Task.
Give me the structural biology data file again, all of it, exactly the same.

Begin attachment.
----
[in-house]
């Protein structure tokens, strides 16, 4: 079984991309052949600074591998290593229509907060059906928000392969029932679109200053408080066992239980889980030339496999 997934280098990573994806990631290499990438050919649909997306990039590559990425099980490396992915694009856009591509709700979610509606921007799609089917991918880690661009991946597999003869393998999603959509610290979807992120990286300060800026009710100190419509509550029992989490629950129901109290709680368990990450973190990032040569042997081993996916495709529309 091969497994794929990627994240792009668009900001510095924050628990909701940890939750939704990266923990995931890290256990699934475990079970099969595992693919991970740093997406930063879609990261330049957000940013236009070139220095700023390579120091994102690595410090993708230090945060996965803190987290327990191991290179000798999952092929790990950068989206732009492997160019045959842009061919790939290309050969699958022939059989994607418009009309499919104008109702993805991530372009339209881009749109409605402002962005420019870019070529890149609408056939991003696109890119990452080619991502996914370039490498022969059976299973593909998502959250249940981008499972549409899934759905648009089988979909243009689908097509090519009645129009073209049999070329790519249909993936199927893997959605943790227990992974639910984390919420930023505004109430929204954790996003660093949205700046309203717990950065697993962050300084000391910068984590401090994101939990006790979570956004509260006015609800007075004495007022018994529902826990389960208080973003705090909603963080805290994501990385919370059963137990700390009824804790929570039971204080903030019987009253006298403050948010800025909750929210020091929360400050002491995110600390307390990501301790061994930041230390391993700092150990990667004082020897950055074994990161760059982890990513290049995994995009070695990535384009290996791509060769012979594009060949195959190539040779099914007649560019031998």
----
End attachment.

[in-house]
């Protein structure tokens, strides 16, 4: 079984991309052949600074591998290593229509907060059906928000392969029932679109200053408080066992239980889980030339496999 997934280098990573994806990631290499990438050919649909997306990039590559990425099980490396992915694009856009591509709700979610509606921007799609089917991918880690661009991946597999003869393998999603959509610290979807992120990286300060800026009710100190419509509550029992989490629950129901109290709680368990990450973190990032040569042997081993996916495709529309 091969497994794929990627994240792009668009900001510095924050628990909701940890939750939704990266923990995931890290256990699934475990079970099969595992693919991970740093997406930063879609990261330049957000940013236009070139220095700023390579120091994102690595410090993708230090945060996965803190987290327990191991290179000798999952092929790990950068989206732009492997160019045959842009061919790939290309050969699958022939059989994607418009009309499919104008109702993805991530372009339209881009749109409605402002962005420019870019070529890149609408056939991003696109890119990452080619991502996914370039490498022969059976299973593909998502959250249940981008499972549409899934759905648009089988979909243009689908097509090519009645129009073209049999070329790519249909993936199927893997959605943790227990992974639910984390919420930023505004109430929204954790996003660093949205700046309203717990950065697993962050300084000391910068984590401090994101939990006790979570956004509260006015609800007075004495007022018994529902826990389960208080973003705090909603963080805290994501990385919370059963137990700390009824804790929570039971204080903030019987009253006298403050948010800025909750929210020091929360400050002491995110600390307390990501301790061994930041230390391993700092150990990667004082020897950055074994990161760059982890990513290049995994995009070695990535384009290996791509060769012979594009060949195959190539040779099914007649560019031998």